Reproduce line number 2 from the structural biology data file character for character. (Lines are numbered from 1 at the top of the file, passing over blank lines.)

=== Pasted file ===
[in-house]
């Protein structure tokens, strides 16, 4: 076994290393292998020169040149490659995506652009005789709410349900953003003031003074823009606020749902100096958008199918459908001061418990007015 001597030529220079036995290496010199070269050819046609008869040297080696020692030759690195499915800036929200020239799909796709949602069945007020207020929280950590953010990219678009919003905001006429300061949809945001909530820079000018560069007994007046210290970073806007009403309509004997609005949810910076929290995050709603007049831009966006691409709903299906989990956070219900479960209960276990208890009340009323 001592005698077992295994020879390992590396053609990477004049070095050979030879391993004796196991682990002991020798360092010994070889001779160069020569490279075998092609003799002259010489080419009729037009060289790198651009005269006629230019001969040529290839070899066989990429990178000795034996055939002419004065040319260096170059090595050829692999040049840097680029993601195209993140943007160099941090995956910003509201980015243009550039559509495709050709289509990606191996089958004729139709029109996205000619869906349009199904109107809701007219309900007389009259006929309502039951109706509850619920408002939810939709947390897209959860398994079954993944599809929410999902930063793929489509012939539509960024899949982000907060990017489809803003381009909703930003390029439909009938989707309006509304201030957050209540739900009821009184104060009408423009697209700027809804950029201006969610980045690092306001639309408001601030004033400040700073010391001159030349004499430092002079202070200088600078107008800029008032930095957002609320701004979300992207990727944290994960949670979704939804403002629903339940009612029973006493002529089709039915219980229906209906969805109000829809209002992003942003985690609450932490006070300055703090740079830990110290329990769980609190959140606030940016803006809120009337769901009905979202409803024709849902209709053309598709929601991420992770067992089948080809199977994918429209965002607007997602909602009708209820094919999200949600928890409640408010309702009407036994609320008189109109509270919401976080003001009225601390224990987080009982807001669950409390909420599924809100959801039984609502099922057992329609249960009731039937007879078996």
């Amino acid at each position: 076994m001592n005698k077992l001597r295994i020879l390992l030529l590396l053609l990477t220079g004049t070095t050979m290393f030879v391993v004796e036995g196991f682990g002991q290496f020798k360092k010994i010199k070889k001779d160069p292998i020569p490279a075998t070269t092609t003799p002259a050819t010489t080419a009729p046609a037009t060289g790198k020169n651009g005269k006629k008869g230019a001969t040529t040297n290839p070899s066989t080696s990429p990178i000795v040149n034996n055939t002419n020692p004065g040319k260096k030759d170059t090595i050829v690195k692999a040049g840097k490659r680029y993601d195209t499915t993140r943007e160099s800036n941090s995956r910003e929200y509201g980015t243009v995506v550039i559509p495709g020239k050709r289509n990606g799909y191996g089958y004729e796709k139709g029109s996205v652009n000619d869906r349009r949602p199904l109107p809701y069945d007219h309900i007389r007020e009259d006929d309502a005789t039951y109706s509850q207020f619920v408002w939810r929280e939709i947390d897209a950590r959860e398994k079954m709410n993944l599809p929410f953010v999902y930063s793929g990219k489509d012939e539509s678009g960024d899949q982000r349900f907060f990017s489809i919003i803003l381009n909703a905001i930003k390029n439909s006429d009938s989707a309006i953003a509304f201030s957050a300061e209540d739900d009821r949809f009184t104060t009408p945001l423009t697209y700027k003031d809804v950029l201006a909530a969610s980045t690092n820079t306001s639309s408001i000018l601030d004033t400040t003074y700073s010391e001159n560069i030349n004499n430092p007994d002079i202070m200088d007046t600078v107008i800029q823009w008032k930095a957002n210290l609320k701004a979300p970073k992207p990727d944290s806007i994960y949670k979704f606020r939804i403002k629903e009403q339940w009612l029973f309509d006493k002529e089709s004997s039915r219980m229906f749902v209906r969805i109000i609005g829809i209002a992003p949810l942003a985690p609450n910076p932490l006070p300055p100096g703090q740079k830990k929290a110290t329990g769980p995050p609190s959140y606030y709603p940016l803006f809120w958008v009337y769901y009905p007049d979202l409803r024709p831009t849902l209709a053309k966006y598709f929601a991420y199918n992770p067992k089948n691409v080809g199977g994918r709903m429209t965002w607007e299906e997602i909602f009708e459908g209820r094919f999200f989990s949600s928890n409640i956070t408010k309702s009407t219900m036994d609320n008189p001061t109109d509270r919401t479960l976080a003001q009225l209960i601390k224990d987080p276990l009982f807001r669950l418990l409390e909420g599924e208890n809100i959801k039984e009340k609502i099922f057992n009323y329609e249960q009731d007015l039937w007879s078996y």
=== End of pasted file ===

């Protein structure tokens, strides 16, 4: 076994290393292998020169040149490659995506652009005789709410349900953003003031003074823009606020749902100096958008199918459908001061418990007015 001597030529220079036995290496010199070269050819046609008869040297080696020692030759690195499915800036929200020239799909796709949602069945007020207020929280950590953010990219678009919003905001006429300061949809945001909530820079000018560069007994007046210290970073806007009403309509004997609005949810910076929290995050709603007049831009966006691409709903299906989990956070219900479960209960276990208890009340009323 001592005698077992295994020879390992590396053609990477004049070095050979030879391993004796196991682990002991020798360092010994070889001779160069020569490279075998092609003799002259010489080419009729037009060289790198651009005269006629230019001969040529290839070899066989990429990178000795034996055939002419004065040319260096170059090595050829692999040049840097680029993601195209993140943007160099941090995956910003509201980015243009550039559509495709050709289509990606191996089958004729139709029109996205000619869906349009199904109107809701007219309900007389009259006929309502039951109706509850619920408002939810939709947390897209959860398994079954993944599809929410999902930063793929489509012939539509960024899949982000907060990017489809803003381009909703930003390029439909009938989707309006509304201030957050209540739900009821009184104060009408423009697209700027809804950029201006969610980045690092306001639309408001601030004033400040700073010391001159030349004499430092002079202070200088600078107008800029008032930095957002609320701004979300992207990727944290994960949670979704939804403002629903339940009612029973006493002529089709039915219980229906209906969805109000829809209002992003942003985690609450932490006070300055703090740079830990110290329990769980609190959140606030940016803006809120009337769901009905979202409803024709849902209709053309598709929601991420992770067992089948080809199977994918429209965002607007997602909602009708209820094919999200949600928890409640408010309702009407036994609320008189109109509270919401976080003001009225601390224990987080009982807001669950409390909420599924809100959801039984609502099922057992329609249960009731039937007879078996």